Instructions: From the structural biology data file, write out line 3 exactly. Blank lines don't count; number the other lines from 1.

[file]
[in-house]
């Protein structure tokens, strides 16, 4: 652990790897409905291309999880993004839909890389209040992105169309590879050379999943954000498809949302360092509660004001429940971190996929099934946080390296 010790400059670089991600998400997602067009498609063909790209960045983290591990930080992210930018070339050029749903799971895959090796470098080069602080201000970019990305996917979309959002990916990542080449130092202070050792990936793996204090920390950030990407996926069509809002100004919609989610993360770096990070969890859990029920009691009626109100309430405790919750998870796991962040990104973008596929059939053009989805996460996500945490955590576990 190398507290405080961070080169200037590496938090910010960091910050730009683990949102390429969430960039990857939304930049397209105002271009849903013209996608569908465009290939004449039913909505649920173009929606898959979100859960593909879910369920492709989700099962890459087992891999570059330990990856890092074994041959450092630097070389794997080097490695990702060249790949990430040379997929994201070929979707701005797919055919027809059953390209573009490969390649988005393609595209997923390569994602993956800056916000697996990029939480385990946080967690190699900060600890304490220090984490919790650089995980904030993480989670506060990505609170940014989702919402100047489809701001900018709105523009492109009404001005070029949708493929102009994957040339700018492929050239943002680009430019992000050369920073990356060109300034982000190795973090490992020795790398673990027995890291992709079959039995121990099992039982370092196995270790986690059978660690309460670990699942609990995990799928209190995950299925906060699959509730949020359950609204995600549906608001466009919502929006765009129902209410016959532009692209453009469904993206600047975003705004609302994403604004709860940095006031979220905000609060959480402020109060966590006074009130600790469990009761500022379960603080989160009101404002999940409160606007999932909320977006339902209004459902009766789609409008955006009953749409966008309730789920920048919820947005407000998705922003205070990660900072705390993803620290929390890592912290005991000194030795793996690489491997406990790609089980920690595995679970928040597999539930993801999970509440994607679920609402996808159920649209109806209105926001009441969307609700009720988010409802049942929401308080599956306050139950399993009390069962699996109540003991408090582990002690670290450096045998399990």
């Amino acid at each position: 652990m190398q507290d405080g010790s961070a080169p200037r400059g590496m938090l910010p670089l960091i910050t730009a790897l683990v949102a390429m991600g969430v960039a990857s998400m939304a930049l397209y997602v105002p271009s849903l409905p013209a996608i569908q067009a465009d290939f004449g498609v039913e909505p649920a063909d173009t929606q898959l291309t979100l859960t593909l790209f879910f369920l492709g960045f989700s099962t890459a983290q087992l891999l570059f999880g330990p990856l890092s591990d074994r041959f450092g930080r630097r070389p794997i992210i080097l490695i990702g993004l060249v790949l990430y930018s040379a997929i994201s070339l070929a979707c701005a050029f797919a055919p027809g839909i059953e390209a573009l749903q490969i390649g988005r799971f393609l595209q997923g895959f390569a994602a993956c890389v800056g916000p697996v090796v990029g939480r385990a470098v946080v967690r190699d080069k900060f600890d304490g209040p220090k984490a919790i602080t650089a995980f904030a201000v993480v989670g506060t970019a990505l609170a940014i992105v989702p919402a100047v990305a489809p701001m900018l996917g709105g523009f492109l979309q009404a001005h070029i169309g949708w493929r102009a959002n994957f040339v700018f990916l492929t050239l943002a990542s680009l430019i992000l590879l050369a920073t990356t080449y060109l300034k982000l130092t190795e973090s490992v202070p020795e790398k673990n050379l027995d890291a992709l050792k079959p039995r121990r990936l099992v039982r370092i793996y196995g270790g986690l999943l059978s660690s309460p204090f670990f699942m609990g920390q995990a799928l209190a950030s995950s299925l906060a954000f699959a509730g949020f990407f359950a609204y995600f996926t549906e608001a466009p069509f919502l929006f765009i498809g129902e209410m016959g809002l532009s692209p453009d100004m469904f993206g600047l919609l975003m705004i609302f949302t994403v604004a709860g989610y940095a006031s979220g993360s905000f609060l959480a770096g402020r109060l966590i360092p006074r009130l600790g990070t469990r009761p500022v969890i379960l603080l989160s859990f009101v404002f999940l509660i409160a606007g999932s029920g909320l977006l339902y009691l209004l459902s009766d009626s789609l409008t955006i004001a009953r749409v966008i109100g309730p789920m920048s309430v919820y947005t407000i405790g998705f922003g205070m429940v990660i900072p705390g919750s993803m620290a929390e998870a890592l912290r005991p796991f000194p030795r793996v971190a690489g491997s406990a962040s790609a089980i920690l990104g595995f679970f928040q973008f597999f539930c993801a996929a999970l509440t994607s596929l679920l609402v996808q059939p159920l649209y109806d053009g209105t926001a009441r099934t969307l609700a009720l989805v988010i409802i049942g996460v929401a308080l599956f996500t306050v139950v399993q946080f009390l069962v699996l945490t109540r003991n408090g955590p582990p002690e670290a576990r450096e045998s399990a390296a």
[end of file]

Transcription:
């Amino acid at each position: 652990m190398q507290d405080g010790s961070a080169p200037r400059g590496m938090l910010p670089l960091i910050t730009a790897l683990v949102a390429m991600g969430v960039a990857s998400m939304a930049l397209y997602v105002p271009s849903l409905p013209a996608i569908q067009a465009d290939f004449g498609v039913e909505p649920a063909d173009t929606q898959l291309t979100l859960t593909l790209f879910f369920l492709g960045f989700s099962t890459a983290q087992l891999l570059f999880g330990p990856l890092s591990d074994r041959f450092g930080r630097r070389p794997i992210i080097l490695i990702g993004l060249v790949l990430y930018s040379a997929i994201s070339l070929a979707c701005a050029f797919a055919p027809g839909i059953e390209a573009l749903q490969i390649g988005r799971f393609l595209q997923g895959f390569a994602a993956c890389v800056g916000p697996v090796v990029g939480r385990a470098v946080v967690r190699d080069k900060f600890d304490g209040p220090k984490a919790i602080t650089a995980f904030a201000v993480v989670g506060t970019a990505l609170a940014i992105v989702p919402a100047v990305a489809p701001m900018l996917g709105g523009f492109l979309q009404a001005h070029i169309g949708w493929r102009a959002n994957f040339v700018f990916l492929t050239l943002a990542s680009l430019i992000l590879l050369a920073t990356t080449y060109l300034k982000l130092t190795e973090s490992v202070p020795e790398k673990n050379l027995d890291a992709l050792k079959p039995r121990r990936l099992v039982r370092i793996y196995g270790g986690l999943l059978s660690s309460p204090f670990f699942m609990g920390q995990a799928l209190a950030s995950s299925l906060a954000f699959a509730g949020f990407f359950a609204y995600f996926t549906e608001a466009p069509f919502l929006f765009i498809g129902e209410m016959g809002l532009s692209p453009d100004m469904f993206g600047l919609l975003m705004i609302f949302t994403v604004a709860g989610y940095a006031s979220g993360s905000f609060l959480a770096g402020r109060l966590i360092p006074r009130l600790g990070t469990r009761p500022v969890i379960l603080l989160s859990f009101v404002f999940l509660i409160a606007g999932s029920g909320l977006l339902y009691l209004l459902s009766d009626s789609l409008t955006i004001a009953r749409v966008i109100g309730p789920m920048s309430v919820y947005t407000i405790g998705f922003g205070m429940v990660i900072p705390g919750s993803m620290a929390e998870a890592l912290r005991p796991f000194p030795r793996v971190a690489g491997s406990a962040s790609a089980i920690l990104g595995f679970f928040q973008f597999f539930c993801a996929a999970l509440t994607s596929l679920l609402v996808q059939p159920l649209y109806d053009g209105t926001a009441r099934t969307l609700a009720l989805v988010i409802i049942g996460v929401a308080l599956f996500t306050v139950v399993q946080f009390l069962v699996l945490t109540r003991n408090g955590p582990p002690e670290a576990r450096e045998s399990a390296a």